The USC Mark and Mary Stevens Neuroimaging and Informatics Institute (USC Stevens INI) is one of three institutions partnering in a five-year, $31.7 million grant from the National Institutes of Health (NIH) to merge many types of Alzheimer’s disease data in an effort to stimulate new drug development. This collective endeavor, known as the Alzheimer’s Disease Sequencing Project Phenotype Harmonization Consortium (ADSP-PHC), is a partnership between the USC Stevens INI, part of the Keck School of Medicine of USC, the Vanderbilt University Medical Center and the University of Miami.
There are several challenges to integrating data on Alzheimer’s disease and related dementias. Researchers collect data on these diseases using a variety of methods, including neuroimaging, genomics, autopsy neuropathology data and cognitive tests. Different research groups also use different parameters and definitions in the data collection process. ADSP-PHC will harmonize data from more than 30 datasets to produce a large-scale, racially diverse, standardized set of clearly defined data that will support new explorations of Alzheimer’s disease and dementia.
Specifically, the pool of data from neuroimaging, genomics, clinical and cognitive tests, cerebrospinal fluid, and autopsy neuropathology data will enable large-scale machine learning analysis that can help researchers better characterize the genetic basis of Alzheimer’s disease, as well as the potential for improving resiliency against the condition. Alzheimer’s resilience refers to individuals who live into old age without apparent symptoms, though Alzheimer’s pathology is detected at autopsy. This work is ultimately geared toward stimulating the development of new targeted drugs to prevent and treat Alzheimer’s.
USC Stevens INI Director Dr. Arthur W. Toga will oversee the project’s imaging informatics, a key role for hosting harmonized imaging data and ensuring data integrity and compliance. The USC Stevens INI houses the Laboratory of Neuro Imaging (LONI), which uses cutting-edge imaging and informatics to collect and analyze images of the brain. Toga also runs the informatics for the Alzheimer’s Disease Neuroimaging Initiative, the largest and longest-running biomarker discovery effort in Alzheimer’s disease research, as well as GAAIN, which aggregates the largest collection of Alzheimer’s data in the world. Toga and his team are well poised to make great strides in this project by managing the significant load of data and participating in the process of harmonization.“Our considerable experience with big data and informatics will enable us to quickly meet the challenges associated with the ambitious goals of this project,” said Toga, also a provost professor of ophthalmology, neurology, psychiatry and the behavioral sciences, radiology, and engineering and the Ghada Irani Chair in Neuroscience at the Keck School. “Larger datasets can greatly increase our sensitivity to signals and will allow investigators to detect patterns in Alzheimer’s disease otherwise difficult to discern. This will put us on the path to further discovery and positively impact clinical care.”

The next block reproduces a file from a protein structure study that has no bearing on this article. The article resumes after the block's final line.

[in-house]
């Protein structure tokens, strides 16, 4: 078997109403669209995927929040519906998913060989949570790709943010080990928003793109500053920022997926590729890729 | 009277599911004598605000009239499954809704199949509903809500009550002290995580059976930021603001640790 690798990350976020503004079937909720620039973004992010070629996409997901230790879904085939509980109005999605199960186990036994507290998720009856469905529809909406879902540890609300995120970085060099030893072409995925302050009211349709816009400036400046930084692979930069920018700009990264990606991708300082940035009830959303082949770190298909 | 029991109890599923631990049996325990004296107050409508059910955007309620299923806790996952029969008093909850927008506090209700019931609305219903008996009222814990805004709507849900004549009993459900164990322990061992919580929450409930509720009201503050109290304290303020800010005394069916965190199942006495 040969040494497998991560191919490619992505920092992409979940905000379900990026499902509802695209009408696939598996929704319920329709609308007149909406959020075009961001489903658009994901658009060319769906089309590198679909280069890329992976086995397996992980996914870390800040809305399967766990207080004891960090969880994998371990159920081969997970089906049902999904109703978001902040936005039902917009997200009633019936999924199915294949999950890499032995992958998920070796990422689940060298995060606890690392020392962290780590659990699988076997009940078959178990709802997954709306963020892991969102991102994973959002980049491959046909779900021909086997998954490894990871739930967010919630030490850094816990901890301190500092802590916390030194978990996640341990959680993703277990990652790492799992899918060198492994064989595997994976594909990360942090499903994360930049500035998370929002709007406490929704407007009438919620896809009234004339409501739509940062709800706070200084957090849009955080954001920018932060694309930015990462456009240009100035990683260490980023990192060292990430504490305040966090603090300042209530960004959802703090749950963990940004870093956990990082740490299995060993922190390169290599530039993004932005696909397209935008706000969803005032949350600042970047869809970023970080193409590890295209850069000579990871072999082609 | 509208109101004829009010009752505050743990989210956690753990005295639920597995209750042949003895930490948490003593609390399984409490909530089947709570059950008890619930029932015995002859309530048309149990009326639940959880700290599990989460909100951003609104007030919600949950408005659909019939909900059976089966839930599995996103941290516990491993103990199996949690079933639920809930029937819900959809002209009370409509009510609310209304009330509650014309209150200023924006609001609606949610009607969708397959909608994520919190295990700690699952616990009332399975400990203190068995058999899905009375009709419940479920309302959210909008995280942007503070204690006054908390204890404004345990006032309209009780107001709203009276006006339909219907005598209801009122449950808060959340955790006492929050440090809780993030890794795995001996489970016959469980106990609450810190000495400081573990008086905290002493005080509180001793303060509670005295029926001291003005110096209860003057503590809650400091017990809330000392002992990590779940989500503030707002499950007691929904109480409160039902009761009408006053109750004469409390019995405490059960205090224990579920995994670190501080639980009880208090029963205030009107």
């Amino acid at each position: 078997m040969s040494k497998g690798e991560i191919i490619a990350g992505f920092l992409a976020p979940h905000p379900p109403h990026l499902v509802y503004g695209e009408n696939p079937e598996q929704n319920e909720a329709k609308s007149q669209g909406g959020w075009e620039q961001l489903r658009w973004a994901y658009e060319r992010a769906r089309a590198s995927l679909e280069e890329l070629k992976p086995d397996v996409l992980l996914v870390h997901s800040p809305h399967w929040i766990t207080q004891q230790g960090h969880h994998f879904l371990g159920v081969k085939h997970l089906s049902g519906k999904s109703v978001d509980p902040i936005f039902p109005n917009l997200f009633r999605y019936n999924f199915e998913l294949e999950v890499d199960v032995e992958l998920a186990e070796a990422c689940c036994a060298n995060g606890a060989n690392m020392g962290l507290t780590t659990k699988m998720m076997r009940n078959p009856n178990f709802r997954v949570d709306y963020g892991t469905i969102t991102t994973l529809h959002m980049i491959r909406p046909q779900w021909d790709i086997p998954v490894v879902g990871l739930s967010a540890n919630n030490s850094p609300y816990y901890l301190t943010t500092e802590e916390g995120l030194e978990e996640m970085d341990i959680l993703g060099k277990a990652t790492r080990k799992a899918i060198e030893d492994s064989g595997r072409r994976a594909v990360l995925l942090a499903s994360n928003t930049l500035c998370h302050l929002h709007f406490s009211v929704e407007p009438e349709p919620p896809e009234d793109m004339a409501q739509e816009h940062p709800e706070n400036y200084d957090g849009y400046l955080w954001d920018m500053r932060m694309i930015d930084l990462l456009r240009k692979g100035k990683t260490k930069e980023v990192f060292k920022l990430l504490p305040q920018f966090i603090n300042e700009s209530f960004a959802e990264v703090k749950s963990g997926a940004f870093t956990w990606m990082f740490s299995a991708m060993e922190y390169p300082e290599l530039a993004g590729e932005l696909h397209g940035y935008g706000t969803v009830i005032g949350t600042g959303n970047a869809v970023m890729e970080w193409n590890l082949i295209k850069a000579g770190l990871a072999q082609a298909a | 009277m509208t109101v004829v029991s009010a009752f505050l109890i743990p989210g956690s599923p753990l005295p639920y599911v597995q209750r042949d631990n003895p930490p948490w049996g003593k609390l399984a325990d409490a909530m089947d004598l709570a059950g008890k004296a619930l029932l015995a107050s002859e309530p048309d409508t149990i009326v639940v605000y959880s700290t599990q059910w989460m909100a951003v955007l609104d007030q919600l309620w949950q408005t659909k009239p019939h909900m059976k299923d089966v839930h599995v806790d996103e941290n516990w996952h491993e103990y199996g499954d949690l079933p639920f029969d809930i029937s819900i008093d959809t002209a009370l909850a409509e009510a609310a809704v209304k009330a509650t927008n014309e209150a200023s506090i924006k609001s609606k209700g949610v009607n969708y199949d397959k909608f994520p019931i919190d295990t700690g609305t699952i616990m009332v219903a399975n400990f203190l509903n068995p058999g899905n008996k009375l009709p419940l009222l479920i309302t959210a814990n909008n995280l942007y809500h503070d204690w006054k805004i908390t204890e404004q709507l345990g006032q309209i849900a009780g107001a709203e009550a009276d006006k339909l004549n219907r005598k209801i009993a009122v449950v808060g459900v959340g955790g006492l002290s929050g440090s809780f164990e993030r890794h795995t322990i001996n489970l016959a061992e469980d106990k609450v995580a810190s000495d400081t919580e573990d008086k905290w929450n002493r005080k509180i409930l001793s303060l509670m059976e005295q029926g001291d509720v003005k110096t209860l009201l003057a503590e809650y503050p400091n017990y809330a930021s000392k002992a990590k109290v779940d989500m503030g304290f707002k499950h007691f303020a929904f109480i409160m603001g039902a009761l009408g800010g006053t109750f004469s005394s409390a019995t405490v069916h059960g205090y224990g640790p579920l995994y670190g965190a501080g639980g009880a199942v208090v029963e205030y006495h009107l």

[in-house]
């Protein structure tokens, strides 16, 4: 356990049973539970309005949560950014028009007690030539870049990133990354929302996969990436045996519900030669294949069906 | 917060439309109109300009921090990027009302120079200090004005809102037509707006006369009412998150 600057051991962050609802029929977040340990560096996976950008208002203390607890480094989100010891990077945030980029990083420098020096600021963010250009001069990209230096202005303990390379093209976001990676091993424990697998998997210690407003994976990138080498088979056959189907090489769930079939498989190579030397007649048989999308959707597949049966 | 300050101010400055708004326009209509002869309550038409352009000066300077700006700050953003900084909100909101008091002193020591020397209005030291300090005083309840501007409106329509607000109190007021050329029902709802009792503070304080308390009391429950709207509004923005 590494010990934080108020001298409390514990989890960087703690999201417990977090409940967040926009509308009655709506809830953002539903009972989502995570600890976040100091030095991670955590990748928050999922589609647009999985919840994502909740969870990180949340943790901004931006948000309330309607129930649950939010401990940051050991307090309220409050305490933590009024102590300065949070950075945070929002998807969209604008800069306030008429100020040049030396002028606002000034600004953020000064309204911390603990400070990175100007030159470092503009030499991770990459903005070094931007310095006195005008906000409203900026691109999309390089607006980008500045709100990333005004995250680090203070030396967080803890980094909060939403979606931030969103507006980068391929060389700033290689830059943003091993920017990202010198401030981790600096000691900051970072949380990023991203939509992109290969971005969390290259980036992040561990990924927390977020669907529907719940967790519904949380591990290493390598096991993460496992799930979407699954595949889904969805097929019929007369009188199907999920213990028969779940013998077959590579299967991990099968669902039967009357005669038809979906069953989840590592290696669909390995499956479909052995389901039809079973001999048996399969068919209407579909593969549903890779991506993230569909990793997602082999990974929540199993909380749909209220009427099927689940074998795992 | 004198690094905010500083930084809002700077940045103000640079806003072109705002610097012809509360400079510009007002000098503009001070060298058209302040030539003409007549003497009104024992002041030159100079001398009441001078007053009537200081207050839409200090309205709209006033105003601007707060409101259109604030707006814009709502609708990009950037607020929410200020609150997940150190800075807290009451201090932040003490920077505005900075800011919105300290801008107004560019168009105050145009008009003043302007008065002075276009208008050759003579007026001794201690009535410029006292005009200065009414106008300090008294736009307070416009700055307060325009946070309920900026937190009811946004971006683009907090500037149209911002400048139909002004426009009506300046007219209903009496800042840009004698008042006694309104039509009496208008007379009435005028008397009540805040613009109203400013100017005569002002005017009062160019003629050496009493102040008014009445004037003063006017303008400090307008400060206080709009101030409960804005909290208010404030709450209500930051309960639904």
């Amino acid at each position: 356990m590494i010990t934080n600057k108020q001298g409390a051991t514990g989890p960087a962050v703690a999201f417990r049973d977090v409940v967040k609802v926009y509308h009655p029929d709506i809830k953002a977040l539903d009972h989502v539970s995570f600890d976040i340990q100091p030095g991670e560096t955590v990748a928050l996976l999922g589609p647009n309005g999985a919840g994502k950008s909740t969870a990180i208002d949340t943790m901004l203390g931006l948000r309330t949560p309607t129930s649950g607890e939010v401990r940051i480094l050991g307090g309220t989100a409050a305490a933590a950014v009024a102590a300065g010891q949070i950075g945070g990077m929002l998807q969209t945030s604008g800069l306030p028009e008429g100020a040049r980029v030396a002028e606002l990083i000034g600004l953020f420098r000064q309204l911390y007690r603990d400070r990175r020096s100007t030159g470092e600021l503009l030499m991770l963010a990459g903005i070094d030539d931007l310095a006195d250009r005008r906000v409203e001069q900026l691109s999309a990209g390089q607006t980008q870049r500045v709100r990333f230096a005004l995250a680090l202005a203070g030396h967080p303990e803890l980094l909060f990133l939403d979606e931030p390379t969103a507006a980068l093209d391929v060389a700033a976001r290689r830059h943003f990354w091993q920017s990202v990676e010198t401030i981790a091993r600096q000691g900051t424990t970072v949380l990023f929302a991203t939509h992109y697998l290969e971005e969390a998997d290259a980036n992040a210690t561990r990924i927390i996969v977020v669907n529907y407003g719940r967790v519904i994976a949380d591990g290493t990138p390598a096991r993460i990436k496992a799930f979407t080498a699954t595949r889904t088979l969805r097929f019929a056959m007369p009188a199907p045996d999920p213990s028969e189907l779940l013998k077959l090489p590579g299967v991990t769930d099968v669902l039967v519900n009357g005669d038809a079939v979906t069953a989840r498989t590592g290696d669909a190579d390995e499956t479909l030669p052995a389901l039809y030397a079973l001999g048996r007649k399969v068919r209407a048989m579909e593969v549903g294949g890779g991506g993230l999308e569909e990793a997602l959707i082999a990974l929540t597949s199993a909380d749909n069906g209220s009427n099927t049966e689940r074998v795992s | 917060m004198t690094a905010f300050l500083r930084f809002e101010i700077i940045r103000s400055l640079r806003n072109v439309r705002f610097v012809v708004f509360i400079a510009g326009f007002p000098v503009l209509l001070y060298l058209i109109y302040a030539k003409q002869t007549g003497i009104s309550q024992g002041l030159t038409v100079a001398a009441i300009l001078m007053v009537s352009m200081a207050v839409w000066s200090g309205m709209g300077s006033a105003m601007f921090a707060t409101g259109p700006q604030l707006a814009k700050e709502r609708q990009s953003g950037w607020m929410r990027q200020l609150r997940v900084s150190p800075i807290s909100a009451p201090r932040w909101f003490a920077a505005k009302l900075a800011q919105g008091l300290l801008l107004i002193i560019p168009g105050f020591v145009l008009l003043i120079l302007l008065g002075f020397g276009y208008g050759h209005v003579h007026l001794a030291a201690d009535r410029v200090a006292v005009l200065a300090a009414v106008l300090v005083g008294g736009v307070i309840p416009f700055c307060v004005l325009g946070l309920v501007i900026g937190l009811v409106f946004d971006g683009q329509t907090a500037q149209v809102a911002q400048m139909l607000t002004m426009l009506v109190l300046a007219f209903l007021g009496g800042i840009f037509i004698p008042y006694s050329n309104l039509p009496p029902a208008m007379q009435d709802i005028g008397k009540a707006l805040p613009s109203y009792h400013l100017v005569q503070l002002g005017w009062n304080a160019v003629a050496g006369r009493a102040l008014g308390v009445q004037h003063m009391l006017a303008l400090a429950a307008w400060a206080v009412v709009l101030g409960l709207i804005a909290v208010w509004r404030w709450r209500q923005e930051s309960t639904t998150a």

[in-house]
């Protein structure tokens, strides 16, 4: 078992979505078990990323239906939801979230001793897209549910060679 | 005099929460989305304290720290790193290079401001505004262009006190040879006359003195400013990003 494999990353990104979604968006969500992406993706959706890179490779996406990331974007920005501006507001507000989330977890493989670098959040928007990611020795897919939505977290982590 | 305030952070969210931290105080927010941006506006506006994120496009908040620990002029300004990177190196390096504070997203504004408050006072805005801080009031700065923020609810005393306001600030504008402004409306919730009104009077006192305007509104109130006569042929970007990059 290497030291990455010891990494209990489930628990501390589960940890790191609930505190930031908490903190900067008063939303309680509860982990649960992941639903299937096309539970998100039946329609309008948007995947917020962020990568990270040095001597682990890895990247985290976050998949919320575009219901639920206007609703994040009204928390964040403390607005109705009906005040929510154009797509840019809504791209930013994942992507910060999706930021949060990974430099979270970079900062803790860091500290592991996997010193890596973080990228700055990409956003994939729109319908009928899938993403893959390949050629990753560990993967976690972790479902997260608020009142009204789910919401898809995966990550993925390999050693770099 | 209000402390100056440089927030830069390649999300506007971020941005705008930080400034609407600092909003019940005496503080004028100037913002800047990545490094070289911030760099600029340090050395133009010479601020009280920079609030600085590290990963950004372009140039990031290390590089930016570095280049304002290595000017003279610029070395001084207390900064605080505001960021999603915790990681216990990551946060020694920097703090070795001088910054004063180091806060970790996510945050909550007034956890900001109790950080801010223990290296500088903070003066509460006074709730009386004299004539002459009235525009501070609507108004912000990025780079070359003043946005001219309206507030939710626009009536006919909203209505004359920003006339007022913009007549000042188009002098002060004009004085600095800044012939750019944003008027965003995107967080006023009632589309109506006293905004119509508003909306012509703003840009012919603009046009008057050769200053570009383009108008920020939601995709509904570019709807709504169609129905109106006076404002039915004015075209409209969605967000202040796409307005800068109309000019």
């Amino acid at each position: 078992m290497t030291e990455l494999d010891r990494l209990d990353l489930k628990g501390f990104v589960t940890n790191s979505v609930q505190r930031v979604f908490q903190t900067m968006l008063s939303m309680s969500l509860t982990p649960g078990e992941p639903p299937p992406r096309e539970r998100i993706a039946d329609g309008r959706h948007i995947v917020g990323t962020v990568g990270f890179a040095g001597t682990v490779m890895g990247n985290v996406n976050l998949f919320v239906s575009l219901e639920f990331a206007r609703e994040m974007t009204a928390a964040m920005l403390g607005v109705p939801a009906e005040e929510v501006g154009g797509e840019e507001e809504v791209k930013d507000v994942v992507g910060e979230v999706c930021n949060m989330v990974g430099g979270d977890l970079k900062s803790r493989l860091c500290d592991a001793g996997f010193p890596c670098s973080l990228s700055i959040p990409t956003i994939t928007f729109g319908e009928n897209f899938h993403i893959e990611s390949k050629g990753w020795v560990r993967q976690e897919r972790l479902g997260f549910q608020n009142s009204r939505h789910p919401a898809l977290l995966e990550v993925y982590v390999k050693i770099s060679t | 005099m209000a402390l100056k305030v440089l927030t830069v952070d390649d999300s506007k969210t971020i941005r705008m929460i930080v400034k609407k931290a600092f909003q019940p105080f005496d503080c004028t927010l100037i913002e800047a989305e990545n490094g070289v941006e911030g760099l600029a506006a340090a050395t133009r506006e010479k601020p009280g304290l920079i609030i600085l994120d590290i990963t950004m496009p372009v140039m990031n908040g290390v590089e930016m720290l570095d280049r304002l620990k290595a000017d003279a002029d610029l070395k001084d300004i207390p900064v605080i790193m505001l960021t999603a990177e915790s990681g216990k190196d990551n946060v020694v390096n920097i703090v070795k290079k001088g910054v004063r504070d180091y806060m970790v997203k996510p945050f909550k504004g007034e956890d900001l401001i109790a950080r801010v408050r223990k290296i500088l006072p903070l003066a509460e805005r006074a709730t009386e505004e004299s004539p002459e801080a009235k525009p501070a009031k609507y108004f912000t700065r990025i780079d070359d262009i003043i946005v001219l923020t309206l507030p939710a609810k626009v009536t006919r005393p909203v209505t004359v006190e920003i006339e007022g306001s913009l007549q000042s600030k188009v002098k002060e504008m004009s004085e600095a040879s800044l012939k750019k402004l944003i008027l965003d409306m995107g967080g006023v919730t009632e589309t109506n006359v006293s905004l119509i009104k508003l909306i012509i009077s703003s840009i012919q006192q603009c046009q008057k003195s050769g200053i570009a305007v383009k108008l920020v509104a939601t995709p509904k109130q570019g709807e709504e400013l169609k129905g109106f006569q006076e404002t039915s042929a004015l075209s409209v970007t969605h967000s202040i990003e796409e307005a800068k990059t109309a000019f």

In compliance with NIH data sharing policies, the harmonized data will be available to qualified researchers via secure computing resources supported by the National Institute on Aging. This project also corresponds with the NIH’s previously established Alzheimer’s Disease Sequencing Project (ADSP). The research is supported by the National Institutes of Health (AG074855).